“He sought a thing of value (the announcement of an investigation into the Bidens and the 2016 election) in exchange for official acts (the release of military aid and a White House meeting),” he said. “The assertion that there was no ‘quo’ to complete a quid pro quo because the announcement sought was never made is absurd.”
The solicitation of a bribe came in the form of making the Ukraine “an offer they couldn’t refuse,” he said.
That the president wanted something not for the purpose of advancing U.S. interests but to undercut a political opponent for his own benefit was most concerning, he said, “because it nullifies the notion that we should just wait until the next election and let the people decide Trump’s fate.”
When the president’s offensive conduct involves using the power of his office to affect the next election’s outcome, “this is the very reason the Constitution permits impeachment and removal.”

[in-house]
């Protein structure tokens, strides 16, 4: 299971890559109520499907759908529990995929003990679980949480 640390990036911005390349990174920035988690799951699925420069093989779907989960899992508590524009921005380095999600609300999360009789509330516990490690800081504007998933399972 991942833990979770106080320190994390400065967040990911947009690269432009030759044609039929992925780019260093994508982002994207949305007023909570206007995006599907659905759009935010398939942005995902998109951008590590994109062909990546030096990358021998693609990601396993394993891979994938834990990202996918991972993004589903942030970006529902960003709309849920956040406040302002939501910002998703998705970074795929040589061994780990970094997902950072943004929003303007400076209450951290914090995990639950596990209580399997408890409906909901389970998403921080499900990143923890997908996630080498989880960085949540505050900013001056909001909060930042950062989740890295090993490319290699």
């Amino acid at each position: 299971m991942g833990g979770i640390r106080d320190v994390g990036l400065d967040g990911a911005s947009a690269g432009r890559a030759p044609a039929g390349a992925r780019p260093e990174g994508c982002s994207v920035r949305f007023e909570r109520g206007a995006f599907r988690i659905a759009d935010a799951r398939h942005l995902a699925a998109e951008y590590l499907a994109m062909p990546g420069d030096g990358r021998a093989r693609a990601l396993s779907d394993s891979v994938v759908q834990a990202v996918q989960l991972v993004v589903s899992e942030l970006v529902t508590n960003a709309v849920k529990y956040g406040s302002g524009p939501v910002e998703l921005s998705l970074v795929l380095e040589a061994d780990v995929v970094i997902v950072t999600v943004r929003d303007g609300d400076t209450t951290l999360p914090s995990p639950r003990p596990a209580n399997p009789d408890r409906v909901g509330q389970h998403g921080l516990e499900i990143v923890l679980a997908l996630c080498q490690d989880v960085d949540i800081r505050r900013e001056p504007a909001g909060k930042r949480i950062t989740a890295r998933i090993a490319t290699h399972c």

“The obstruction of justice comes in the form of all that has been done by the president and others in the executive branch to bury evidence and refuse to comply with congressional subpoenas,” Golden said.
He said privileges exist against compelling testimony from certain witnesses as to certain information.
“But there is no recognized privilege against the production of any and all evidence by denying any obligation to testify or produce records,” Golden said. “This, like abusing power to affect an election, strikes at the very nature of our constitutional government’s system of checks and balances.”
Durst said she was notified of the letter by an acquaintance at another law school late last week — and expects other local law professors to sign on.
“I was convinced [Trump] was aware of Russian influence on the 2016 election,” she said. “The Ukraine revelations confirmed my belief.”
She fears no professional risk for adding her name to the list, saying her school has no rules against such public expression.